The World Food Logistics Organization (WFLO), a core partner of the Global Cold Chain Alliance (GCCA), was awarded a grant by the Technical and Operational Performance Support (TOPS) Program (www.thetopsprogram.org) to evaluate postharvest capacity-building activities in Sub-Saharan Africa. The TOPS Program is the USAID/Office of Food for Peace-funded learning initiative that generates, captures, disseminates, and applies the highest quality information, knowledge, and promising practices in development food assistance programming to ensure that more communities and households benefit from the U.S. Government’s investment in fighting global hunger. Since 2010, WFLO has been working with the University of California, Davis and The World Vegetable Center (AVRDC) on a USAID-funded pilot project to establish a Postharvest Training and Services Center (PTSC) in Arusha, Tanzania.
“We are delighted to receive this important grant because we believe the PTSC has dramatically improved post-harvest food handling and preserved critically needed fresh food for the people of Tanzania,” said WFLO Senior Technical Advisor Dr. Lisa Kitinoja, who has led this program from its inception. “If we can replicate this success across more nations, it will improve the quality of life for millions of people.”
The PTSC model includes 5 interacting components: training of postharvest trainers, local farmer training programs, postharvest demonstrations, services such as cold storage, and a retail shop for postharvest tools and supplies. The original concept for the PTSC model arose from a 2009 WFLO Workshop focused on appropriate postharvest technologies for India, Egypt, Rwanda, Benin, Ghana, Kenya and Indonesia, and a similar project that Kitinoja worked on in Cape Verde for the Millennium Challenge Corporation. In all these cases during the assessment and early fieldwork stages, it was found that the basic postharvest information, tools and supplies most needed for improving postharvest handling, and improving outcomes were difficult to find or completely missing. This grant will give WFLO the opportunity to evaluate the PTSC as a model for postharvest loss reduction in other developing countries.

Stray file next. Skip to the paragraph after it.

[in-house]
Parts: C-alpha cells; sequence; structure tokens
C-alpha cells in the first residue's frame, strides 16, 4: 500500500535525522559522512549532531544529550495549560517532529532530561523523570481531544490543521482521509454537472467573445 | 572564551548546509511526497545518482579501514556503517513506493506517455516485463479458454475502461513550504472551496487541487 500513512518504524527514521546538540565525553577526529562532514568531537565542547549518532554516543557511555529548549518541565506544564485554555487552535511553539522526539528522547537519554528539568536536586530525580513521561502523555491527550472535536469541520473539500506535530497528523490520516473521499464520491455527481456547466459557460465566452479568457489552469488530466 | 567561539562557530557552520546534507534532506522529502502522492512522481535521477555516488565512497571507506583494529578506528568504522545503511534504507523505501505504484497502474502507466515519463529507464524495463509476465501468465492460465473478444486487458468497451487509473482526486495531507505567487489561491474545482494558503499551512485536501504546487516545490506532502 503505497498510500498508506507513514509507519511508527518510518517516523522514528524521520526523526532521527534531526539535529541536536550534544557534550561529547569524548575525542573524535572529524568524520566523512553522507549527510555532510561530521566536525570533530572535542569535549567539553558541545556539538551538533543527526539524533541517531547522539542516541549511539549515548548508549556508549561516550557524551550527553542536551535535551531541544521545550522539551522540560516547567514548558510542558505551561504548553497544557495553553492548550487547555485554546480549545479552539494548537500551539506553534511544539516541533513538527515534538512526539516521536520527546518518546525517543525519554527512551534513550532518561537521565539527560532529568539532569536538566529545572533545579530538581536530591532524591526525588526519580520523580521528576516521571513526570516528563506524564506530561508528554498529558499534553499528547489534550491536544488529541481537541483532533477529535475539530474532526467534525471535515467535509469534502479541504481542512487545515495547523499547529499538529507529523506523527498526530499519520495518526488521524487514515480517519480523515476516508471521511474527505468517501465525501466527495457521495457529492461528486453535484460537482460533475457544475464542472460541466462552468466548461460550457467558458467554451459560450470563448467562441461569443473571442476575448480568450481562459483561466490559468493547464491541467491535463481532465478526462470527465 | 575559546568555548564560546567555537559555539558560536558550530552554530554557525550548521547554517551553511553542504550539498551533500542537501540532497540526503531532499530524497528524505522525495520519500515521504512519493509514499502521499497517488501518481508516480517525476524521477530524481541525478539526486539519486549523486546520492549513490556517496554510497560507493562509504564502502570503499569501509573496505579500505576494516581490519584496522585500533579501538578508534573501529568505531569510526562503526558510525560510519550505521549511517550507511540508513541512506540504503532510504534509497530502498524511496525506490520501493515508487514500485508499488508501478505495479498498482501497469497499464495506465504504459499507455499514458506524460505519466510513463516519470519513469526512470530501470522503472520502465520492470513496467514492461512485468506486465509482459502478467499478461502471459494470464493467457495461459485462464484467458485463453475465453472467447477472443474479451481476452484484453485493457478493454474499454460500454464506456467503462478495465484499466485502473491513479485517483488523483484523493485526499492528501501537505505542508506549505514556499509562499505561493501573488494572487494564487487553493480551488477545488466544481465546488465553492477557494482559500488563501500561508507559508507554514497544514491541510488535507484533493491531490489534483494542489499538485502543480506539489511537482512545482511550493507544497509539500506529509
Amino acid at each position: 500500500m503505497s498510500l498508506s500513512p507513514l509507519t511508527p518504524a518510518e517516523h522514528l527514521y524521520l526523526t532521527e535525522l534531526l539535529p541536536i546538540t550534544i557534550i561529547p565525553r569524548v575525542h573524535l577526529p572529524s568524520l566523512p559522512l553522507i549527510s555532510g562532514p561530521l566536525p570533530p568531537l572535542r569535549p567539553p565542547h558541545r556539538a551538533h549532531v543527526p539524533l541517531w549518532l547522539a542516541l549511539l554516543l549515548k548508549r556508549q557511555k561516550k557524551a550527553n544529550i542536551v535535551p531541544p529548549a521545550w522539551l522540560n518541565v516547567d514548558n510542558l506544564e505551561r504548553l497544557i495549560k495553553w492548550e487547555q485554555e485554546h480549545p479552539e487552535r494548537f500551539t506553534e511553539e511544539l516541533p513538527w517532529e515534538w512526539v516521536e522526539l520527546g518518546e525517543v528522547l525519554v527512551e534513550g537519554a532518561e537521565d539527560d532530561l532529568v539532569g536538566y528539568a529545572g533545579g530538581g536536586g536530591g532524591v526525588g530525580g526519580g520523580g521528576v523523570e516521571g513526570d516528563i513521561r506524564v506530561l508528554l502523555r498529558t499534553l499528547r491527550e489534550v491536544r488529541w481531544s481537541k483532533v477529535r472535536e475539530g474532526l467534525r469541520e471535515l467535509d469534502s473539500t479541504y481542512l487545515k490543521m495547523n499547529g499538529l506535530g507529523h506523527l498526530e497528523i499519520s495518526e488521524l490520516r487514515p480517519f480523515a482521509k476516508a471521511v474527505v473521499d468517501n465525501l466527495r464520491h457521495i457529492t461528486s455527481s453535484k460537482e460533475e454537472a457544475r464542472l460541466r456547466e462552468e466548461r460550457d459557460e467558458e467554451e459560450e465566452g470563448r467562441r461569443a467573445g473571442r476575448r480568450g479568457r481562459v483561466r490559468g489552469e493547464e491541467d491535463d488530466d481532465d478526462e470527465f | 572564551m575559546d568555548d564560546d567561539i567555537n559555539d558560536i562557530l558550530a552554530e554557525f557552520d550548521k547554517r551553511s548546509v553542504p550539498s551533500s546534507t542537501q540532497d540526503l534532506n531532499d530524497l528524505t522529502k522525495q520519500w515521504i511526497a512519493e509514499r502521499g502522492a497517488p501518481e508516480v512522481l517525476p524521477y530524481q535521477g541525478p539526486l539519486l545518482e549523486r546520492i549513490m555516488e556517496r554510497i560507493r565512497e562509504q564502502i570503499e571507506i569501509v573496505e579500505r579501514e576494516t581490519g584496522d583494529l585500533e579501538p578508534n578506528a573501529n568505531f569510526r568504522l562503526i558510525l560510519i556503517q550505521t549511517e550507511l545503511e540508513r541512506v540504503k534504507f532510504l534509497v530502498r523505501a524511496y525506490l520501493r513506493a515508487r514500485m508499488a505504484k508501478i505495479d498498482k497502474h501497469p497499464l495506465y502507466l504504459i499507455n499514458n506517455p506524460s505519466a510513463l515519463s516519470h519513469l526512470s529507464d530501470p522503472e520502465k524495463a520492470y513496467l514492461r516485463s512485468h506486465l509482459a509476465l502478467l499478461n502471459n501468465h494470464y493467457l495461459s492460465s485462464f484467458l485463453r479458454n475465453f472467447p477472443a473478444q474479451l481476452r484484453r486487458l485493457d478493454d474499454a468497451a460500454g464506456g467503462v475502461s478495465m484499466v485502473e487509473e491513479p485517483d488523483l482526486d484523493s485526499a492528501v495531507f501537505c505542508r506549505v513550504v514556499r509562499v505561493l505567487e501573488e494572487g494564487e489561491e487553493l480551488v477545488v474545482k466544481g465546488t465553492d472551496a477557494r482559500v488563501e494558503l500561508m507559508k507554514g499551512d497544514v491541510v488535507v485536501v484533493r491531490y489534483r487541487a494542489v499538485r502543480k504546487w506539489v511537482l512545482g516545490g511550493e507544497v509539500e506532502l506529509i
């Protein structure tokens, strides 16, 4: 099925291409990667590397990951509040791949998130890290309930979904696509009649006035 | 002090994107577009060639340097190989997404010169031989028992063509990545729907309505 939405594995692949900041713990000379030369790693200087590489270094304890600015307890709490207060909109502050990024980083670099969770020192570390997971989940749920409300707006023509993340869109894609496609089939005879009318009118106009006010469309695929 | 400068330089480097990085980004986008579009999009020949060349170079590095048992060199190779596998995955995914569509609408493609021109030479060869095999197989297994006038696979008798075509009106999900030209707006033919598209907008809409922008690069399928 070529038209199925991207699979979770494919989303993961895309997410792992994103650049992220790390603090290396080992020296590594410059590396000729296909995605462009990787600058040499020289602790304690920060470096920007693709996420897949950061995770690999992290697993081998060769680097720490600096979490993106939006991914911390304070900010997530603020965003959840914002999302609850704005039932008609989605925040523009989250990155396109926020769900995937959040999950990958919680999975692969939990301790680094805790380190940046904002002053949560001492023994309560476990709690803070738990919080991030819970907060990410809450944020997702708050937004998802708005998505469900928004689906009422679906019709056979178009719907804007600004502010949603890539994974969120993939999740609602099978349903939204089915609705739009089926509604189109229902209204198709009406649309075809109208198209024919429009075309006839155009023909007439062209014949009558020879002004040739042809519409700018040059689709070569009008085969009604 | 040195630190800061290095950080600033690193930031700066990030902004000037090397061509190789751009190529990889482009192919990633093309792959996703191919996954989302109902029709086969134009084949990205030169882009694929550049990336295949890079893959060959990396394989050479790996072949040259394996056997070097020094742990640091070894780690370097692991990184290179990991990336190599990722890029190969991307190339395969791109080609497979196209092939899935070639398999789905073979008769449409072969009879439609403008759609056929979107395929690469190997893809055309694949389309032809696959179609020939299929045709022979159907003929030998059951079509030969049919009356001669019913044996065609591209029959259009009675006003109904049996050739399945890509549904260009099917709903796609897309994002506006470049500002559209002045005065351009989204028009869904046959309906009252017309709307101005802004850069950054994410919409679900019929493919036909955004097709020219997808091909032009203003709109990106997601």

The TOPS Program Director Mark Fritzler added, “We are excited to support WFLO with this grant and look forward to seeing the outcomes of the PTSC assessment. Once shared with stakeholders, these results will add to the growing body of evidence around postharvest practices and strategies for knowledge sharing.”
WFLO postharvest experts will visit three key sites in Ethiopia, Tanzania and Uganda, where Master Postharvest Trainers are currently working and where the PTSC is located. They will conduct a complete evaluation, make recommendations, and offer workshops for local stakeholders and consultants on project monitoring and evaluation practices.
For more information about this project, contact Nikki Duncan at +1 703 373 4300 ext. 214 or email@example.com
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Comprised of its Core Partners, including the International Association of Refrigerated Warehouses, the World Food Logistics Organization, the International Institute of Ammonia Refrigeration, the International Refrigerated Transportation Association, and the International Association for Cold Storage Construction, the Global Cold Chain Alliance (GCCA) represents all major industries engaged in temperature-controlled logistics. GCCA unites partners to be innovative leaders in the temperature-controlled products industry. WFLO delivers education and research to the industry and empowers economic development by strengthening the global cold chain. For more information about GCCA and WFLO, visit www.gcca.org
Technical and Operational Performance Support (TOPS) Program was designed to evaluate postharvest capacity-building activities in Sub-Saharan Africa. The TOPS Program is the USAID/Office of Food for Peace-funded learning initiative that generates, captures, disseminates, and applies the highest quality information, knowledge, and promising practices in development food assistance programming to ensure that more communities and households benefit from the U.S. Government’s investment in fighting global hunger. For more information about TOPS, visit www.thetopsprogram.org